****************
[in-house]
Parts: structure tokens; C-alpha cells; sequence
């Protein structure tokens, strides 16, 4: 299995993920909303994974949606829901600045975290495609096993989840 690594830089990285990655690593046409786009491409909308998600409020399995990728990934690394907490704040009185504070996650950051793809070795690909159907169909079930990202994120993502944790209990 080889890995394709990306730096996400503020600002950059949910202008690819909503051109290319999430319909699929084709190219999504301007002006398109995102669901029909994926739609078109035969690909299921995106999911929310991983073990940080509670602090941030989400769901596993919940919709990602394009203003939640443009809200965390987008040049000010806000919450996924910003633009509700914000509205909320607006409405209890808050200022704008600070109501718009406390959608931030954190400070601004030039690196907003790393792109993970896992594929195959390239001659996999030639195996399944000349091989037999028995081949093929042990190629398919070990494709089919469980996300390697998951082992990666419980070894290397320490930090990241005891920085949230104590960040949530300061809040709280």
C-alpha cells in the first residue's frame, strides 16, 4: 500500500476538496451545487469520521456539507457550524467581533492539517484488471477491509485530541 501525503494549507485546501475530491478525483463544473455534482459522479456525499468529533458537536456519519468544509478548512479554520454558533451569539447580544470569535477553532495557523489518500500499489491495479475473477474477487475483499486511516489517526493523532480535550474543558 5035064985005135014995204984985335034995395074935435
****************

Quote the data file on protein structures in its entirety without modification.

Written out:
[in-house]
Parts: structure tokens; C-alpha cells; sequence
């Protein structure tokens, strides 16, 4: 299995993920909303994974949606829901600045975290495609096993989840 690594830089990285990655690593046409786009491409909308998600409020399995990728990934690394907490704040009185504070996650950051793809070795690909159907169909079930990202994120993502944790209990 080889890995394709990306730096996400503020600002950059949910202008690819909503051109290319999430319909699929084709190219999504301007002006398109995102669901029909994926739609078109035969690909299921995106999911929310991983073990940080509670602090941030989400769901596993919940919709990602394009203003939640443009809200965390987008040049000010806000919450996924910003633009509700914000509205909320607006409405209890808050200022704008600070109501718009406390959608931030954190400070601004030039690196907003790393792109993970896992594929195959390239001659996999030639195996399944000349091989037999028995081949093929042990190629398919070990494709089919469980996300390697998951082992990666419980070894290397320490930090990241005891920085949230104590960040949530300061809040709280």
C-alpha cells in the first residue's frame, strides 16, 4: 500500500476538496451545487469520521456539507457550524467581533492539517484488471477491509485530541 501525503494549507485546501475530491478525483463544473455534482459522479456525499468529533458537536456519519468544509478548512479554520454558533451569539447580544470569535477553532495557523489518500500499489491495479475473477474477487475483499486511516489517526493523532480535550474543558 5035064985005135014995204984985335034995395074935435